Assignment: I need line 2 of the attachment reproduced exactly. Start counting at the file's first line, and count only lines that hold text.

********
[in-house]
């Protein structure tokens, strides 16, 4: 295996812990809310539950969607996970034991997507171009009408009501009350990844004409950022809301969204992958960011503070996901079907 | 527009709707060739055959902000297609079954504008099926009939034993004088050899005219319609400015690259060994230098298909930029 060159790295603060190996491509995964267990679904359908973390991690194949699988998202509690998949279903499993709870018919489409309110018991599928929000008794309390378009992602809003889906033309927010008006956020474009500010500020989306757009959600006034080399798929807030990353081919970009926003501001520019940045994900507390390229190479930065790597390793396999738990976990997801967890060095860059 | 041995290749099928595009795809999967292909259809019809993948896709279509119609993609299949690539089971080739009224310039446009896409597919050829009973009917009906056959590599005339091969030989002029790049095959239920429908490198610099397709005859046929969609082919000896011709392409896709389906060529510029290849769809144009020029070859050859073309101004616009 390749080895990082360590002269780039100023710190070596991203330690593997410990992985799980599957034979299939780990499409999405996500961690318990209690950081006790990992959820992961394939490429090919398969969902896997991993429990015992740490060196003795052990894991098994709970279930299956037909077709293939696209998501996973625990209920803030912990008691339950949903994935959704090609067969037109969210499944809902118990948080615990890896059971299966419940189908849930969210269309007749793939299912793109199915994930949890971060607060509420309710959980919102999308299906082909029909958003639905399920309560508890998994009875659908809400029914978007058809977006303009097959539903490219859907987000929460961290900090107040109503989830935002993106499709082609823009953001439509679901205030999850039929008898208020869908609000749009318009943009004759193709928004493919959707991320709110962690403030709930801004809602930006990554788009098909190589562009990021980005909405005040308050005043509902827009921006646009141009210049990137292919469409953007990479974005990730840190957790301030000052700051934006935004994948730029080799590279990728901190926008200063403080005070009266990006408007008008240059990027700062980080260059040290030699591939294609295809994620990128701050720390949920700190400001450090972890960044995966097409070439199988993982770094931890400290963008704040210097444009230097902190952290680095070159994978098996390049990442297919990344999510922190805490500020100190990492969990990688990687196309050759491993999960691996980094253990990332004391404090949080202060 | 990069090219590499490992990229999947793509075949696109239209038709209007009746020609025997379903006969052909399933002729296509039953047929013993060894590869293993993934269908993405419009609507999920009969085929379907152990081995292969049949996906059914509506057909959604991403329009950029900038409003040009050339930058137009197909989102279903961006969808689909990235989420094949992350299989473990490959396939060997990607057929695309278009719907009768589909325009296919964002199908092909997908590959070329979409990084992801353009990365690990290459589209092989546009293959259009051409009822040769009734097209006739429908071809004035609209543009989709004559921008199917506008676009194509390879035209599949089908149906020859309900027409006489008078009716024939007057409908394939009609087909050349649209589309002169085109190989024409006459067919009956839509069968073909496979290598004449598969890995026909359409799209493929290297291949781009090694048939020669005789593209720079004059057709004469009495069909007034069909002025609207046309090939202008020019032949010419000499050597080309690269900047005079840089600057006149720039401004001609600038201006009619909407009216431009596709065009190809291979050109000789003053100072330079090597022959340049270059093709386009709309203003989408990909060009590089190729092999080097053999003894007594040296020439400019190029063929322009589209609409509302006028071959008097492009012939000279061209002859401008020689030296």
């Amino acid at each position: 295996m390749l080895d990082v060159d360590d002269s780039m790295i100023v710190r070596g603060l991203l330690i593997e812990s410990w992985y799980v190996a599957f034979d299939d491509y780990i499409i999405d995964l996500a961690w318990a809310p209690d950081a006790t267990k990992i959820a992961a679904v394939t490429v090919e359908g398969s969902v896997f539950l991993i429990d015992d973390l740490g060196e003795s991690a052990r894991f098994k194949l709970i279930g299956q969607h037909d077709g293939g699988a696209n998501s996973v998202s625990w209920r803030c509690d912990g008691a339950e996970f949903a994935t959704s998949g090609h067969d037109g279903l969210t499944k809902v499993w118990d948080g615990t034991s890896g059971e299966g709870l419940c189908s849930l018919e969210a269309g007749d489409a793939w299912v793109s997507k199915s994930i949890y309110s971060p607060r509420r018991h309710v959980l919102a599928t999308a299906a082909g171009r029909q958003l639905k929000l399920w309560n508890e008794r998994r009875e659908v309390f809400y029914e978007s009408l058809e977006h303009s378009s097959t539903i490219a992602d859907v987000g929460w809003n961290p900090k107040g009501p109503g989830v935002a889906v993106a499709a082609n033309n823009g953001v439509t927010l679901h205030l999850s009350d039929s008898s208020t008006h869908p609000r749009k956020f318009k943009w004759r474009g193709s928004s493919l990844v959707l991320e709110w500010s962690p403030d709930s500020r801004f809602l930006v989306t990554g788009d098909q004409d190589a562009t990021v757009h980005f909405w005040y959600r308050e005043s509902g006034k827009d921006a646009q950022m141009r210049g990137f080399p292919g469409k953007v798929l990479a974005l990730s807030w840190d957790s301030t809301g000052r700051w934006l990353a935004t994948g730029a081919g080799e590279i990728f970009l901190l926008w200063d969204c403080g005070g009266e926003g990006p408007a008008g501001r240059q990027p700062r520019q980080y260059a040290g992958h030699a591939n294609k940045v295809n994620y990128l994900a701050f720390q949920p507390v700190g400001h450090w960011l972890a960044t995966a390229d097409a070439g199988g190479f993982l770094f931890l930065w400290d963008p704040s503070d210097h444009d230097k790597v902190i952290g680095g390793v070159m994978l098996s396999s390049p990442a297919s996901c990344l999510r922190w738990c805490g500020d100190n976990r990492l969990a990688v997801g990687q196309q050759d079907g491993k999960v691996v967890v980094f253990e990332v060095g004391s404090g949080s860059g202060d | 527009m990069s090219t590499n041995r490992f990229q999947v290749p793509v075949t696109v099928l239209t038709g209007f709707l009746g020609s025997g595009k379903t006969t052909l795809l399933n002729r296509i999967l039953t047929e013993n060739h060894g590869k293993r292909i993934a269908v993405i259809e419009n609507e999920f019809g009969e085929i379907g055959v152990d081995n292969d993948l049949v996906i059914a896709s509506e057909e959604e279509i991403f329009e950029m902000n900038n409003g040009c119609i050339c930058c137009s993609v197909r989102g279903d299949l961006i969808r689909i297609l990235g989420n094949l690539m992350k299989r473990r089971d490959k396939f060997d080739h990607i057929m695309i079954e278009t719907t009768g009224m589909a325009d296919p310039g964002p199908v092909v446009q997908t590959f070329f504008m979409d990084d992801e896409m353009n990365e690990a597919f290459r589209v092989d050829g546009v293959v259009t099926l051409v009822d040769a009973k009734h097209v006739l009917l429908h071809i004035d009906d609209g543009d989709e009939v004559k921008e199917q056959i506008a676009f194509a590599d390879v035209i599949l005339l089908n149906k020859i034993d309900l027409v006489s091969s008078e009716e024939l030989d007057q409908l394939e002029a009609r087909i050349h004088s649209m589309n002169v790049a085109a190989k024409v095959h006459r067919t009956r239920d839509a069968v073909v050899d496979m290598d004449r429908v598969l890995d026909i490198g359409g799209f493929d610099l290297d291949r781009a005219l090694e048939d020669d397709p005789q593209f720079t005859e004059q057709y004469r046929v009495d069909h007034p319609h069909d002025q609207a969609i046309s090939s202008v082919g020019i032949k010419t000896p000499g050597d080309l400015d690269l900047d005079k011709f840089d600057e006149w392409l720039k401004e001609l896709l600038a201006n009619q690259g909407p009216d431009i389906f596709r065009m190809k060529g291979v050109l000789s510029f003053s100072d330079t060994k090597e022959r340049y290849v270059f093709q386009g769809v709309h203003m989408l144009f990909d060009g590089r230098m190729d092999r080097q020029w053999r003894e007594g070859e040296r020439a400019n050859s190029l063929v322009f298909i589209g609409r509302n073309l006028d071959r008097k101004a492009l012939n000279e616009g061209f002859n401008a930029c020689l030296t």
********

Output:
């Protein structure tokens, strides 16, 4: 295996812990809310539950969607996970034991997507171009009408009501009350990844004409950022809301969204992958960011503070996901079907 | 527009709707060739055959902000297609079954504008099926009939034993004088050899005219319609400015690259060994230098298909930029 060159790295603060190996491509995964267990679904359908973390991690194949699988998202509690998949279903499993709870018919489409309110018991599928929000008794309390378009992602809003889906033309927010008006956020474009500010500020989306757009959600006034080399798929807030990353081919970009926003501001520019940045994900507390390229190479930065790597390793396999738990976990997801967890060095860059 | 041995290749099928595009795809999967292909259809019809993948896709279509119609993609299949690539089971080739009224310039446009896409597919050829009973009917009906056959590599005339091969030989002029790049095959239920429908490198610099397709005859046929969609082919000896011709392409896709389906060529510029290849769809144009020029070859050859073309101004616009 390749080895990082360590002269780039100023710190070596991203330690593997410990992985799980599957034979299939780990499409999405996500961690318990209690950081006790990992959820992961394939490429090919398969969902896997991993429990015992740490060196003795052990894991098994709970279930299956037909077709293939696209998501996973625990209920803030912990008691339950949903994935959704090609067969037109969210499944809902118990948080615990890896059971299966419940189908849930969210269309007749793939299912793109199915994930949890971060607060509420309710959980919102999308299906082909029909958003639905399920309560508890998994009875659908809400029914978007058809977006303009097959539903490219859907987000929460961290900090107040109503989830935002993106499709082609823009953001439509679901205030999850039929008898208020869908609000749009318009943009004759193709928004493919959707991320709110962690403030709930801004809602930006990554788009098909190589562009990021980005909405005040308050005043509902827009921006646009141009210049990137292919469409953007990479974005990730840190957790301030000052700051934006935004994948730029080799590279990728901190926008200063403080005070009266990006408007008008240059990027700062980080260059040290030699591939294609295809994620990128701050720390949920700190400001450090972890960044995966097409070439199988993982770094931890400290963008704040210097444009230097902190952290680095070159994978098996390049990442297919990344999510922190805490500020100190990492969990990688990687196309050759491993999960691996980094253990990332004391404090949080202060 | 990069090219590499490992990229999947793509075949696109239209038709209007009746020609025997379903006969052909399933002729296509039953047929013993060894590869293993993934269908993405419009609507999920009969085929379907152990081995292969049949996906059914509506057909959604991403329009950029900038409003040009050339930058137009197909989102279903961006969808689909990235989420094949992350299989473990490959396939060997990607057929695309278009719907009768589909325009296919964002199908092909997908590959070329979409990084992801353009990365690990290459589209092989546009293959259009051409009822040769009734097209006739429908071809004035609209543009989709004559921008199917506008676009194509390879035209599949089908149906020859309900027409006489008078009716024939007057409908394939009609087909050349649209589309002169085109190989024409006459067919009956839509069968073909496979290598004449598969890995026909359409799209493929290297291949781009090694048939020669005789593209720079004059057709004469009495069909007034069909002025609207046309090939202008020019032949010419000499050597080309690269900047005079840089600057006149720039401004001609600038201006009619909407009216431009596709065009190809291979050109000789003053100072330079090597022959340049270059093709386009709309203003989408990909060009590089190729092999080097053999003894007594040296020439400019190029063929322009589209609409509302006028071959008097492009012939000279061209002859401008020689030296």